Kyle’s Top Coral Trout Fishing Tips
- The number one thing in coral trout fishing is finding current. Where there’s no run there’s no fun. The next thing is to find structure. Anywhere the current strikes structure and causes turbulence and upwelling is great, it doesn’t matter whether it’s in water as shallow as 1m or way out in a hundred metres.
- By switching between working the shallows and working deeper water Kyle manages to fish effectively for coral trout irrespective of whether tidal currents are strong or weak. If the tidal flow is strong Kyle focuses on inshore areas where the strong currents assist in aggregating bait and result in trout becoming more aggressive. When the current is less strong or at the turn of the tide it’s worth fishing the deeper water with jigs. This is difficult when the current is strong but productive when the tide slows.
- Weather is the main factor when fishing offshore from Townsville. If the weather is good, all else is irrelevant, get out and fish! However, if good weather coincides with big tides and overcast skies then conditions are prime for coral trout – and most other reef species.
- Ledges and large bommies that stand away from the main reef structure are prime coral trout habitat. When fishing these structures in the shallower inshore waters Kyle recommends positioning your boat to the side of the structure and casting the lures across the current. Avoid casting to areas where you need to work fish over a bommie, as trout are notorious for diving into cover.
- Coral trout are almost always on the pressure points, so fish the edges of structure that face into the current.
- It’s important not to allow coral trout to turn back to the reef. The first few seconds and the first 10m of the fish are typically a locked drag affair.
- When trout are aggressive they will travel a long way from their ledge or bommie to take a lure but often they won’t even look at it unless it passes very close to their home.
Kyle’s Coral Trout Fishing Tackle
- 50lb line is the minimum Kyle would recommend for coral trout fishing. Kyle prefers high-end spin gear, rather than overhead – but it’s a personal preference and others may prefer overhead, especially for jigging. An 10000 size Shimano Stella reel, 50lb braid and 100lb leader, coupled with a 7’ St Croix rod in the 25-40lb line class allows for casting of lures but also gives enough strength to stop trout when necessary.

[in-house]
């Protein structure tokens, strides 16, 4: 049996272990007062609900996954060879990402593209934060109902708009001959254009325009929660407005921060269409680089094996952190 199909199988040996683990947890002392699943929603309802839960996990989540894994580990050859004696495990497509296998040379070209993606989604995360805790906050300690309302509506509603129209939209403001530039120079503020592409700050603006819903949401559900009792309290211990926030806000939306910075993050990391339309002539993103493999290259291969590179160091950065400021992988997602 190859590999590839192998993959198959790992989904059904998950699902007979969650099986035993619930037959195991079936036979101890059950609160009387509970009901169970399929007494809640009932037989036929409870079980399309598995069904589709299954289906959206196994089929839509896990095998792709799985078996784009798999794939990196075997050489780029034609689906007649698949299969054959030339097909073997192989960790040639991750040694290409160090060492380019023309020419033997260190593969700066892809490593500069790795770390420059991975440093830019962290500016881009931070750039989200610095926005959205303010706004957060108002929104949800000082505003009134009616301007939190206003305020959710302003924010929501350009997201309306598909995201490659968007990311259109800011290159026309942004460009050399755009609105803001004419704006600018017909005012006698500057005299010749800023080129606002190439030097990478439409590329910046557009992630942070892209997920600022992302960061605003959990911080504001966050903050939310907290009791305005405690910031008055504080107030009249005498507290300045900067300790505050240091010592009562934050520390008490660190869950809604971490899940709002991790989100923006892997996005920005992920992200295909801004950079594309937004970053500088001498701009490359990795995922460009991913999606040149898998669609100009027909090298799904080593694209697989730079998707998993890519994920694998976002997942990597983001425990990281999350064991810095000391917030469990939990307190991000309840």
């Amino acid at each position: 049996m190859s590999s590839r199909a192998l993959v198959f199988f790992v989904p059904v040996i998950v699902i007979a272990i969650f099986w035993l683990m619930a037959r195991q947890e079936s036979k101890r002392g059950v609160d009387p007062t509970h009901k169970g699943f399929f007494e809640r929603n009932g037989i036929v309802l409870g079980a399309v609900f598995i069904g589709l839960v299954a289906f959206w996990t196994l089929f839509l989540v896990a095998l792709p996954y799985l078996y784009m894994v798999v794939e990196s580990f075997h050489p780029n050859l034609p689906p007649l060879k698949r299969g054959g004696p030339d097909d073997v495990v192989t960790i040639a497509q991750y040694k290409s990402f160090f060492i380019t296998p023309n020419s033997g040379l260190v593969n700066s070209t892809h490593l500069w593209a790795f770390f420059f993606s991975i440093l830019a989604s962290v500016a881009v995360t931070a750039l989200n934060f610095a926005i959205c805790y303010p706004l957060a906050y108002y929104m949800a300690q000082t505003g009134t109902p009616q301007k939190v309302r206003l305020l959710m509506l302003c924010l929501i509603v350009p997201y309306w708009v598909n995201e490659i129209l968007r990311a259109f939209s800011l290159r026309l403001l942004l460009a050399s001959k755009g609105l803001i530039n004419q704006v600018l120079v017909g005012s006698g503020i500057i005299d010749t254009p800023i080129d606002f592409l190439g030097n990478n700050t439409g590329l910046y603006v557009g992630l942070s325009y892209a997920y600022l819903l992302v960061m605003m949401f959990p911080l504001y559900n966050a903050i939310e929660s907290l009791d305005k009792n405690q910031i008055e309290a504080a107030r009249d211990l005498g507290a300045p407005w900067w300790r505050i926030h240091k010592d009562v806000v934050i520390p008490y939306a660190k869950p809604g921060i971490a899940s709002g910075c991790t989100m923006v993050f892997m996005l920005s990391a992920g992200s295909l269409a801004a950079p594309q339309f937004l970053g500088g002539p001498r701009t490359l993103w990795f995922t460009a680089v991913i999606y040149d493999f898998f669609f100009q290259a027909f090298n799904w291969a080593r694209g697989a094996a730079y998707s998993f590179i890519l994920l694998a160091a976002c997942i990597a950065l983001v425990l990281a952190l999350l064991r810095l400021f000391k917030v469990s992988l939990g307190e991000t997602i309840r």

- For jigging in 40m or more of water Kyle still likes spin gear but steps up to a 14000 Stella reel and a Shimano Jewel jig rod.
Kyle’s Coral Trout Fishing Lures
- When fishing shallow water a surface popper is a fun, visual and effective way to target coral trout. Any popper and any size will do, they’re not fussy, but definitely upgrade hooks and rings to avoid disappointment! Trout will take quite large lures with aggression but are very tough on the terminals. Kyle works poppers by casting them long and then working them with sweeps of the rod followed by short pauses, others like to crank them flat out or work them with shorter rips. Mix it up and different retrieves can work on different days.
- Hard body lures of pretty much any size are very effective and are great for covering lots of water on the coral flats. Choose a diving depth that puts the lure close to the coral trout’s home, but understand that the closer you get to structure the higher the chances of getting smoked, even by a relatively small trout. Kyle likes to work these lures at a reasonable, constant pace without pauses, reasoning that he can create a reaction bite as trout don’t have time to think before striking.
- Sinking glidebaits, once again in any size, are very productive and are visually exciting to use. Vary the retrieve until you find what’s working, but Kyle generally prefers to use long sweeps of the rod with plenty of pauses between and often finds the strikes come on the pause. Westin Glidebaits are among Kyle’s favourite coral flats trout lures.
- Jigs such as the Missing At Sea Haymaker and Drunk Skunk in the 80-120g range are perfect for dropping down to trout in 40m or more of water. Kyle marks the structure he wants to fish on his sounder and then lets his boat drift off the mark to get a sense of the drift. He then moves up current and casts ahead of the drift. If you get everything right the lure should be close to the bottom and vertically beneath the boat when the boat passes over structure. Work the lures with gentle upwards movements of the rod, followed by allowing it to flutter back down close to bottom. Keep it within a metre or two of the bottom and once the boat has drifted past the mark simply crank in, reposition the boat and start again.